Course Hero. "The Jungle Study Guide." Course Hero. 25 Aug. 2016. Web. 7 May 2021. <https://www.coursehero.com/lit/The-Jungle/>.
Course Hero. (2016, August 25). The Jungle Study Guide. In Course Hero. Retrieved May 7, 2021, from https://www.coursehero.com/lit/The-Jungle/
(Course Hero, 2016)
Course Hero. "The Jungle Study Guide." August 25, 2016. Accessed May 7, 2021. https://www.coursehero.com/lit/The-Jungle/.
Course Hero, "The Jungle Study Guide," August 25, 2016, accessed May 7, 2021, https://www.coursehero.com/lit/The-Jungle/.
After the wedding, when Jurgis realizes his family is terribly in debt for the reception, he believes he can simply work harder to turn around the family's fate. He still clings to the American Dream, not realizing that capitalism will crush his spirit and that very dream.
Do you want me to believe that with these arms ... people will ever let me starve?
When Jurgis first arrives in America he thinks all the poor men begging on the streets are lazy good-for-nothings. He is naïve and optimistic, not realizing that in a few short years, he will be just as destitute, after giving everything—including his strength and health—to the capitalist machine.
When Jokubas gives the new family a tour of the meatpacking factory, he alludes to the industriousness of the market—how the packers squeeze as much money as possible out of each hog. By the end of the novel, it's clear that they also squeeze as much as they can from their workers before discarding them.
It would have seemed ungrateful to find any fault, [so] they ... shut their eyes [to] defects.
The family ignores defects in the house so as not to seem ungrateful to the agent or for the opportunity of owning a home. This statement also highlights their naïvety and ignorance to corruption in America.
Grandmother Majauszkiene is the first to alert Jurgis to the corruption and greed in America; she explains that immigrants' ignorance and naïvety makes them prey to the forces of exploitation. Despite her words, Jurgis and his family carry on, choosing not to believe her warning.
Go slow; one could not count upon such good fortune forever.
According the narrator, Marija's friends give her these words of warning when she becomes overconfident about for her speedy work at the paint factory plant, which earns her a tidy sum. The family spends the money freely, not realizing that the work will slow after the holidays and they will struggle to eat. Throughout the novel, Jurgis fails to learn this lesson and repeatedly spends rather than saves.
When people did their best, ought they not to be able to keep alive?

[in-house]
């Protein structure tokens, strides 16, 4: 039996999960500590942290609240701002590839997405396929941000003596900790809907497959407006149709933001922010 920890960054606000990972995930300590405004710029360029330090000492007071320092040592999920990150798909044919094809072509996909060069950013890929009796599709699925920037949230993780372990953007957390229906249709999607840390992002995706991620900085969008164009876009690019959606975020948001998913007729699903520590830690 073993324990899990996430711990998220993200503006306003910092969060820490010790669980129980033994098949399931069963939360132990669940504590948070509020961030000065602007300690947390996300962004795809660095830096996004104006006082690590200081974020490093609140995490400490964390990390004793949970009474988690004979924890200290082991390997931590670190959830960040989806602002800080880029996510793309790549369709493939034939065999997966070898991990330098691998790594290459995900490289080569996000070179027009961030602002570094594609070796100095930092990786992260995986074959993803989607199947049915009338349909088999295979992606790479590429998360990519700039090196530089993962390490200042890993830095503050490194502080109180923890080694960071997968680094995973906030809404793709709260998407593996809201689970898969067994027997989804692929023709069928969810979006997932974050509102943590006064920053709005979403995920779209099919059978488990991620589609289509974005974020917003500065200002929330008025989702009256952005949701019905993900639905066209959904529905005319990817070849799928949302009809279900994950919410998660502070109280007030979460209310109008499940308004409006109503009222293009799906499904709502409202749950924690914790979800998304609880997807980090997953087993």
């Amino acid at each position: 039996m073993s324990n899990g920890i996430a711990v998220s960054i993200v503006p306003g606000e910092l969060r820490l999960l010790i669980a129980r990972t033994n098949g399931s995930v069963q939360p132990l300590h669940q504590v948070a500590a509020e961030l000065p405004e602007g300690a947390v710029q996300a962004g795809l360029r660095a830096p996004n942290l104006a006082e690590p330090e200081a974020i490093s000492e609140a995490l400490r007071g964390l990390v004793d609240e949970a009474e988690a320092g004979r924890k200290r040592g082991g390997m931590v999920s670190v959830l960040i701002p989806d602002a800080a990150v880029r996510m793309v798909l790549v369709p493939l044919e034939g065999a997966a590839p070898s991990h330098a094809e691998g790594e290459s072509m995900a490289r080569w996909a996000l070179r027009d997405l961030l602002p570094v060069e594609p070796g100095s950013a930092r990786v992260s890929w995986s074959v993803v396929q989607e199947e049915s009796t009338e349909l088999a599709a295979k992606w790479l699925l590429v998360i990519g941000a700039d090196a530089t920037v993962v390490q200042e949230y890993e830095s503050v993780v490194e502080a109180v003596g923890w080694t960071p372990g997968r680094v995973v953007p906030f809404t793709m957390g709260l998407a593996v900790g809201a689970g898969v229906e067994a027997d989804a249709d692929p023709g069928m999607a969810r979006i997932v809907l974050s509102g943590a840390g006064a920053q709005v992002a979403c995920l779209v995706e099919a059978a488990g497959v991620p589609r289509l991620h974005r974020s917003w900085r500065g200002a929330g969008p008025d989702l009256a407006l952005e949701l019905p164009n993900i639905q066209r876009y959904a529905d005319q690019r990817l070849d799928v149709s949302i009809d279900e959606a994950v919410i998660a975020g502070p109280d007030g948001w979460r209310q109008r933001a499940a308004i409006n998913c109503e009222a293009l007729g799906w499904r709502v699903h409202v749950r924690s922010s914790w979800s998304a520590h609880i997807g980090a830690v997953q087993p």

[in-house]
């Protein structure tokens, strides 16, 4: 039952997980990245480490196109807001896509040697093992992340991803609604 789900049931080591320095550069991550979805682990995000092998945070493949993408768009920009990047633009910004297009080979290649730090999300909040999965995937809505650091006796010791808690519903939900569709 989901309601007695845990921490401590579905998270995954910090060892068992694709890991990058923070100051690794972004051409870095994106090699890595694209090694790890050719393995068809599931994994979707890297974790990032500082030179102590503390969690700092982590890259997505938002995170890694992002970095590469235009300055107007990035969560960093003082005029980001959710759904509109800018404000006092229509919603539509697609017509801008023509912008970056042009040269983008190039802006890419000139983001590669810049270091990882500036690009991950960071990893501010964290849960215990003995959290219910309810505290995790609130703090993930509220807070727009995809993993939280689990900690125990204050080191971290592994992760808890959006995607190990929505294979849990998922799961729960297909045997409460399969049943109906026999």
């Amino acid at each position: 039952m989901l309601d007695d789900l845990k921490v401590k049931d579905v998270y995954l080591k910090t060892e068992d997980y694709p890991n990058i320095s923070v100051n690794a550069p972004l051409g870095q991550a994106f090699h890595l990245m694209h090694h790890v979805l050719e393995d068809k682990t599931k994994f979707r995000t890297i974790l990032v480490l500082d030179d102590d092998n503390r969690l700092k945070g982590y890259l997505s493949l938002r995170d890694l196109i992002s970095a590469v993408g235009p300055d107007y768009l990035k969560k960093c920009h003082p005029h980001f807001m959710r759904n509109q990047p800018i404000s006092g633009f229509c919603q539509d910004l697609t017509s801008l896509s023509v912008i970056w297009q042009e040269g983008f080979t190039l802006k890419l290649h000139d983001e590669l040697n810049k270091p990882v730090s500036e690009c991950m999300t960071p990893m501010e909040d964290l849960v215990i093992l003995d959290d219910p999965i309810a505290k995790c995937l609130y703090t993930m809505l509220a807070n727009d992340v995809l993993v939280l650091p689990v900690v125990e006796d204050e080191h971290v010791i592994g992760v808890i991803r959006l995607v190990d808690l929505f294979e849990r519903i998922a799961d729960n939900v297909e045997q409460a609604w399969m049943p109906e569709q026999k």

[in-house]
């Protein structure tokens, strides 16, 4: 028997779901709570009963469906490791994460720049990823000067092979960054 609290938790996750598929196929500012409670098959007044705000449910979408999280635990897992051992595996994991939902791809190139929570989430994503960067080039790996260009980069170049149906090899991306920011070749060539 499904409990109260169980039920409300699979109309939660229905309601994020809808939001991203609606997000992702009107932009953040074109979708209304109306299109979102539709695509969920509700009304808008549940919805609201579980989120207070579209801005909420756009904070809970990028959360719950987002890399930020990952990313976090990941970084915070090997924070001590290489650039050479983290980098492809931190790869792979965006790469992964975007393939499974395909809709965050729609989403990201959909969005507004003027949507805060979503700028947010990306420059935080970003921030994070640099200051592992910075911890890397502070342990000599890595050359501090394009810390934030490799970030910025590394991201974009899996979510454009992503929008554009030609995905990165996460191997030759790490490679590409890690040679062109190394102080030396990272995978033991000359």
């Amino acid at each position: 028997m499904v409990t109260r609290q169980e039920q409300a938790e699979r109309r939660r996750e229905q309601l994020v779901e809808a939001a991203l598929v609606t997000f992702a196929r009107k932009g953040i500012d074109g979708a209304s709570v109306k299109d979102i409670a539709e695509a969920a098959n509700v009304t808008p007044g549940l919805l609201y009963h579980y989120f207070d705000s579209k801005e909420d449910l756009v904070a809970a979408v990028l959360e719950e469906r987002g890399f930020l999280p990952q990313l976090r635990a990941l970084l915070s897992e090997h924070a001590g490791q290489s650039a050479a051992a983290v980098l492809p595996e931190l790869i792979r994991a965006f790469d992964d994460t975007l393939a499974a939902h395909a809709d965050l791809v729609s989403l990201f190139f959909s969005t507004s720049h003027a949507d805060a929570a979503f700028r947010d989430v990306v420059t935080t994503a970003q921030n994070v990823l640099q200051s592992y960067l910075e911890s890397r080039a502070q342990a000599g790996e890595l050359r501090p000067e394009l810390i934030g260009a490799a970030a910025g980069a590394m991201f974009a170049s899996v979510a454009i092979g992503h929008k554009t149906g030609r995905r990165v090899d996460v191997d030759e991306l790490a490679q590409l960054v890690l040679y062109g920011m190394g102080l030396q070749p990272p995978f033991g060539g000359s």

After only a few months in America, the family feels overwhelmed by financial struggles. No matter how hard they work, they cannot get ahead, due to rife corruption and greed in the capitalist system. This statement is one example of the explicit pro-socialist messages Sinclair sends in the novel.
Human creatures might be hunted down and destroyed by the wild-beast powers of nature.
This is the first comparison of capitalist society to a jungle. In "the jungle" of capitalism, men are reduced to animals, either predator or prey, and only the strong survive. In this instance the predator is not other men but hunger and cold. The idea that his family could fall prey to these forces in the midst of such a wealthy city seems to deepen Jurgis's anguish.
They were beaten; they had lost the game; they were swept aside.
The family begins to realize that they are victims to the cruel evils of capitalism—they have given everything for someone else's gain. Once they are too weak to carry on, they are disposed of. This is social Darwinism, or the belief that in economics—as well as in nature—only the strong survive.
He lived like a dumb beast of burden, knowing only the moment in which he lived.
The narrator says this about Jurgis, who, after years of working the meatpacking plant has been reduced to an animal, a beast of burden, no different from the very hogs he slaughters.
There was no deliverance, there was no power, even in heaven that could undo the past.
In jail Jurgis wants to cry out to heaven for relief, but in the world of the novel, religion cannot save the exploited workingman. The only solution is socialism.
Enemies ... had been lurking for them, crouching upon their trail and thirsting for their blood!
After his release from jail, Jurgis loses everything—his job, his home, and his wife. He finally realizes the corrupt system has been rigged against him the entire time. He was naïve and an easy target for the capitalistic predators.
From now on he was fighting ... the man who hit him would get [all] he gave.
After Antanas's death Jurgis strikes out on his own, living selfishly, serving only himself, and bullying anyone who might take advantage of him. This quotation highlights how much his character has changed since arriving in America.
After becoming a prostitute herself, Marija realizes that there is no way to get ahead in a capitalistic society while maintaining one's morals. Her ideals have changed so drastically that she now chastises Jurgis for preventing Ona from remaining a prostitute.
At the end of the novel, Jurgis and the rest of the socialists optimistically chant that with hard work and determination, Chicago will be theirs. It is a new American Dream, which echoes the optimistic naïvety of Jurgis's promise to "work harder" at the beginning of the novel.